Intellect Neurosciences receives U.S. patent allowance for ANTISENILIN to treat AD

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Intellect Neurosciences, Inc. (OTCBB: ILNS), a biopharmaceutical company engaged in the discovery and development of disease-modifying therapeutic agents for the treatment of Alzheimer's and other neurological diseases announced today that it received a Notice of Allowance from the United States Patent and Trademark Office (USPTO) for patent claims covering the company's ANTISENILIN® monoclonal antibody platform technology for the treatment and prevention of Alzheimer's disease.  

A Notice of Allowance is a written communication from the USPTO stating its intention to grant a U.S. patent, after payment of the Government Issue fee.  Upon grant of the patent, Intellect Neurosciences will request a $2 million milestone payment from a top tier global pharmaceutical company based on its licensing agreement with the company.

"The fact that Intellect overcame an exceptionally high threshold for allowance set by the USPTO illustrates the strength of our patent, the significance of the underlying invention, and rewards our relentless efforts to obtain a patent of meaningful commercial value on behalf of the company and our shareholders," said Daniel G. Chain, PhD, Intellect Neurosciences chairman & CEO and inventor of the ANTISENILIN technology. "The decision by the USPTO to grant this patent is long overdue.  We remain confident that we will obtain allowance of additional claims in the future for the other components of the ANTISENILIN platform."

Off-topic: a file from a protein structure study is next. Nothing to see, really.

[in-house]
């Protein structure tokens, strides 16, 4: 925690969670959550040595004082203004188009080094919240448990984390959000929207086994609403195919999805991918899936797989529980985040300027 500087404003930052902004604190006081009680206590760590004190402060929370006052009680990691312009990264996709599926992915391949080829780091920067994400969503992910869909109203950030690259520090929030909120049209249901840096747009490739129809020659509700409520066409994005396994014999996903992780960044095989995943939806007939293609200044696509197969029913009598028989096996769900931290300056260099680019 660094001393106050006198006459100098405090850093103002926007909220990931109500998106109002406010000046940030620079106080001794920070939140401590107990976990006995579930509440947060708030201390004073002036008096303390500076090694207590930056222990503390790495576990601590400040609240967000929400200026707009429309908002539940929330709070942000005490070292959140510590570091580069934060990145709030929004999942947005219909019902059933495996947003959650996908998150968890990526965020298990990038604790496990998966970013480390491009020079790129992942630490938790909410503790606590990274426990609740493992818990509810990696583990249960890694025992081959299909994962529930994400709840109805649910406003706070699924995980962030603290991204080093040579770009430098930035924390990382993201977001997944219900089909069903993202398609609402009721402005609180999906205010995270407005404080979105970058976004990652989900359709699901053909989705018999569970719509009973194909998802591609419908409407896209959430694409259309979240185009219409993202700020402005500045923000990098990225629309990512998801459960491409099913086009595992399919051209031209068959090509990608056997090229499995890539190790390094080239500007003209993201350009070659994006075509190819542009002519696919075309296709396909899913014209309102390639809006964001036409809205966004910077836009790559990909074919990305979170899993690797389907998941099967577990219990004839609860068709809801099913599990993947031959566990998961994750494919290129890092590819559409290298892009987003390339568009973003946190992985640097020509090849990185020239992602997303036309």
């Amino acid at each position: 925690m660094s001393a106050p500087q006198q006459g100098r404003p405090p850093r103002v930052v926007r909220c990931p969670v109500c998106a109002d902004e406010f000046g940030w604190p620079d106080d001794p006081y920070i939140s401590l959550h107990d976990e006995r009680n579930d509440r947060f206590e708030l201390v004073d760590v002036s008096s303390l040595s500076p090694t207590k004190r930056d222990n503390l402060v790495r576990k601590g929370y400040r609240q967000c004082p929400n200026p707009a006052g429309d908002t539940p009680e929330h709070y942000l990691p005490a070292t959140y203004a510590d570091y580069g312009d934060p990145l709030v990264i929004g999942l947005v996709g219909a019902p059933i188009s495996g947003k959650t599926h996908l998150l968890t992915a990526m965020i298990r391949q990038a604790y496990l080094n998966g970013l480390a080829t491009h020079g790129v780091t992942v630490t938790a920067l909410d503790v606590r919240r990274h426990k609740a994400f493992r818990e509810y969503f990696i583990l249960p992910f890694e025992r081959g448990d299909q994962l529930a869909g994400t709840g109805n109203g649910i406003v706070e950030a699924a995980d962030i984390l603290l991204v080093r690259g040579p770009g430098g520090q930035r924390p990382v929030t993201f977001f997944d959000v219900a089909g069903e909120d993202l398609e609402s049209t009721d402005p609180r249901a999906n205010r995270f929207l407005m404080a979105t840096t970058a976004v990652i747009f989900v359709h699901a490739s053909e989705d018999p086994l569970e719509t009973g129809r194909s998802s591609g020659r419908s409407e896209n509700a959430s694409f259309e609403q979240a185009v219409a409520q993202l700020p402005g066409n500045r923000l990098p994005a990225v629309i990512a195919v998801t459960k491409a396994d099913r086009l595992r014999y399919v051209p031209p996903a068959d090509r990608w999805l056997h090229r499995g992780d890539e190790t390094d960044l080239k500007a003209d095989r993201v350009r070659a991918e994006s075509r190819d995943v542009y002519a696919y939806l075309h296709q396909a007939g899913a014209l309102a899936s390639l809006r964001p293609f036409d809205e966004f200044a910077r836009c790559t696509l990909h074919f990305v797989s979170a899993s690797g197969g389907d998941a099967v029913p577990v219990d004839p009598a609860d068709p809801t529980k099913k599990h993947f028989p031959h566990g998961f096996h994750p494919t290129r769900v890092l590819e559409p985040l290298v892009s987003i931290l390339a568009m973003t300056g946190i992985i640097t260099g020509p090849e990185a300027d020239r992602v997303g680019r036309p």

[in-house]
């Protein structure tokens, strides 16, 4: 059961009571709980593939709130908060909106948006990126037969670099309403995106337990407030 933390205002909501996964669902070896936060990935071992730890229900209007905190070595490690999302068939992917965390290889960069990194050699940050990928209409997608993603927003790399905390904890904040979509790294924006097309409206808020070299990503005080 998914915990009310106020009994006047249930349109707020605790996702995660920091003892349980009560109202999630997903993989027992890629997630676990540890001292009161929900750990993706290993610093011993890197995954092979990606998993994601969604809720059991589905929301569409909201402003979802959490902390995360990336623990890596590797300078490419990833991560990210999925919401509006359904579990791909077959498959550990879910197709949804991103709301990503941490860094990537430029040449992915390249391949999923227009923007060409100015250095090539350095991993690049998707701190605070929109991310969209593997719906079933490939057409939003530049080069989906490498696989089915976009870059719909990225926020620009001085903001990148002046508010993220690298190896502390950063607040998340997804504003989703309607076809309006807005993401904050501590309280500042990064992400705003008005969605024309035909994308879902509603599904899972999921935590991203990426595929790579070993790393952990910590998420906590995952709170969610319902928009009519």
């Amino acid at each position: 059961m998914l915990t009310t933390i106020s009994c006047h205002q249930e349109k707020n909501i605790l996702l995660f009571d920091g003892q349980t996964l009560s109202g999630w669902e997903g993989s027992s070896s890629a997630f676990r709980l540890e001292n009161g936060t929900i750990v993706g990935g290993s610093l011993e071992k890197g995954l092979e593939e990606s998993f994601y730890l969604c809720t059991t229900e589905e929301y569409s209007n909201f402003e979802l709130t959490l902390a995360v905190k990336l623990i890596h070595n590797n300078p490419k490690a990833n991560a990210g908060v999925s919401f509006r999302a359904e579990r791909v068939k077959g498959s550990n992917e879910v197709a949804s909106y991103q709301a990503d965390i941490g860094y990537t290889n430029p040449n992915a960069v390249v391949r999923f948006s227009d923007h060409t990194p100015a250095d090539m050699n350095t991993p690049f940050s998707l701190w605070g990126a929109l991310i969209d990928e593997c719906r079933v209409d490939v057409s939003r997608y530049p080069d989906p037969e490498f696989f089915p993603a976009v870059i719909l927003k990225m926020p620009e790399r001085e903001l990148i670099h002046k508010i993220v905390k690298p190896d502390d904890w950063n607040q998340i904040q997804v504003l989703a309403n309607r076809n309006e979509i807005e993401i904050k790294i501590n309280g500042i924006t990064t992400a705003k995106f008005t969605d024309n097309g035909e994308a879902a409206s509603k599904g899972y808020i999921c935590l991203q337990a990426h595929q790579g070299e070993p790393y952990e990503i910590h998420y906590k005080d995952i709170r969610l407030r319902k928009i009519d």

The allowed patent application discloses therapeutic antibodies to treat Alzheimer's disease. The antibodies specifically bind to the ends of the beta amyloid protein without binding to the amyloid precursor protein (APP), which has important safety advantages compared to antibodies that do not have this feature. Based on recent submissions by Intellect, the USPTO allowed patent claims directed to treatment methods that use antibodies that recognize the free C-terminus of beta amyloid 1-40.  Intellect has additional patent applications pending in the United States and in other countries relating to its antibody technology.

The best-known example of a therapeutic antibody that binds to the free C-terminus of beta amyloid 1-40 is ponezumab (aka PF-04360365).  A phase 1 study to determine effect of PF-04360365 on clearance of beta amyloid from cerebrospinal fluid in patients with Alzheimer's disease and healthy volunteers is currently recruiting patients according to and verified by Pfizer in February 2012.  This trial, which is scheduled to complete in August 2012, follows other completed Phase 1 and 2 trials.

"It is important that the USPTO has finally acknowledged Dr. Chain's seminal discovery in 1997 that laid the foundations for Alzheimer's passive immunotherapy treatments targeting soluble beta amyloid which accumulates in the brain of Alzheimer's patients, leading to neurodegeneration," said Professor Kelvin Davies, Chairman of the Company's Scientific Advisory Board and the James E. Birren Chair in Gerontology at the University of Southern California.  "Dr. Chain's approach has already been adopted by several major pharmaceutical companies with promising clinical data."


Intellect Neurosciences, Inc.


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